Zinke defends himself against plane 'insults' during Congress grilling
Posted March 13, 2018 11:48 a.m. EDT
(CNN) — Interior Secretary Ryan Zinke defended himself at a Senate hearing Tuesday morning over reports about his use of private charter flights, calling them "insults" and "innuendos" that are "misleading."
He told the Senate Committee on Energy and Natural Resources that he has taken three such flights, but did not include in his tally his use of government helicopters or government planes.
"I resent the fact that of your insults," he told Washington Sen. Maria Cantwell, the top Democrat on the panel, after she asked if Zinke considered his private charter travel "a mistake." "I resent the fact they're misleading."
Oregon Democratic Sen. Ron Wyden told Zinke that his vote to confirm him last year was "one of the biggest regrets of my time in public service." Wyden's comment right after he accused Zinke of a"shell game to pay for a helicopter ride" during, but unrelated to raging wildfires.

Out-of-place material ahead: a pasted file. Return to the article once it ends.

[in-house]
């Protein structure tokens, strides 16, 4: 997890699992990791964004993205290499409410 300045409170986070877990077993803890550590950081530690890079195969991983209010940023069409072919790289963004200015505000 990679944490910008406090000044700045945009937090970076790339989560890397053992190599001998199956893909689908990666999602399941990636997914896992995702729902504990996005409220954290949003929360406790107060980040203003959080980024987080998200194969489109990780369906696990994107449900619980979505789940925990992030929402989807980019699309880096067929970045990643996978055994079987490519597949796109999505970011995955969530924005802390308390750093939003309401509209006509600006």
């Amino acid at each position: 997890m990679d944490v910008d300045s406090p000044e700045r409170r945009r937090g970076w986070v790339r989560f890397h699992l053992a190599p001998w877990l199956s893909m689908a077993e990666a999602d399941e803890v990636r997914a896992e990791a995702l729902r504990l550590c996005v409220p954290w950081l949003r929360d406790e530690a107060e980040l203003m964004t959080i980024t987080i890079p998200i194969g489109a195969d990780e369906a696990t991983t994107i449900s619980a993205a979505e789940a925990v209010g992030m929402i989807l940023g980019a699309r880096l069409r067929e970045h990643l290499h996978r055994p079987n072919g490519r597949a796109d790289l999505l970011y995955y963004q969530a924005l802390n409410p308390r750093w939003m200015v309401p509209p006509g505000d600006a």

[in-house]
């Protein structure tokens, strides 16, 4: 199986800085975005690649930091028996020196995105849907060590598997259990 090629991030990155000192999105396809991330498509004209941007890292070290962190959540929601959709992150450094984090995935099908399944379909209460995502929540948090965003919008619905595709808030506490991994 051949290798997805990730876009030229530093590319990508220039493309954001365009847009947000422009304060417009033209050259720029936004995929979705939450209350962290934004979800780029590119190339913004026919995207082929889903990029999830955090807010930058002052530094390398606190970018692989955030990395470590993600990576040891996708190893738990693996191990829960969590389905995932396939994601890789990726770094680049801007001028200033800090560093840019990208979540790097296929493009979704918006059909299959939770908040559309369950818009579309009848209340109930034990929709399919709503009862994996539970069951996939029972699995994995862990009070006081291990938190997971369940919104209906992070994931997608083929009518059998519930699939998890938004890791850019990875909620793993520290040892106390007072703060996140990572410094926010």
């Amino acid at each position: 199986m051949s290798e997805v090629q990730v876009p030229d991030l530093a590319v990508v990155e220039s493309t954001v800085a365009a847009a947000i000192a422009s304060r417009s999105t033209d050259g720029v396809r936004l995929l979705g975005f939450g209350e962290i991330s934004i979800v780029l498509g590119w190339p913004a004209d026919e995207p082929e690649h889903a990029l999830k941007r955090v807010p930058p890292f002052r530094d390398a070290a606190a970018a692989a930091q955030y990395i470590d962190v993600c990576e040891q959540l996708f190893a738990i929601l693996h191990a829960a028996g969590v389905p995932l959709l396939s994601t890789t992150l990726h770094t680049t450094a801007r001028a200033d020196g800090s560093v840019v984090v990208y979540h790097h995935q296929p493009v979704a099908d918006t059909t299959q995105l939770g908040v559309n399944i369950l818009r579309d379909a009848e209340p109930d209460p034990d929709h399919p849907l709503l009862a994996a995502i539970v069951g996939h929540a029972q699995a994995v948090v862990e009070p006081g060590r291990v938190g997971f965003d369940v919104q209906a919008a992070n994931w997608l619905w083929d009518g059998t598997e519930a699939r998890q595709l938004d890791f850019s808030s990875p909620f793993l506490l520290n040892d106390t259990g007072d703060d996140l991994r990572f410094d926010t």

Later, under more sympathetic questioning from Sen. Bill Cassidy, a Louisiana Republican, Zinke, who is a former Navy SEAL, said he is tough and can handle the criticism.
"I've been shot at before. I'm very comfortable with it," Zinke said.
"Do right. Fear no man. Do the best you can," he continued, partially quoting what the Oxford Dictionary of Proverbs says is a Scottish proverb. "Wake up and make sure we're accountable. Everything I do is looked at through a whole legal team, office of ethics."
Zinke's travel, and his flight on a charter plane from Nevada (where he also spoke to the Vegas Golden Knights hockey team owned by a former donor to his political campaign) sparked ongoing reviews by the Inspector General and Office of Special Counsel last year. Among other examples, a CNN review of documents in February found several examples that ethics watchdogs say raise questions about whether Zinke is misusing his travel privileges, despite receiving approval from the department's lawyer and ethics officer.
Zinke last year called the controversy over his travel habits "a little B.S."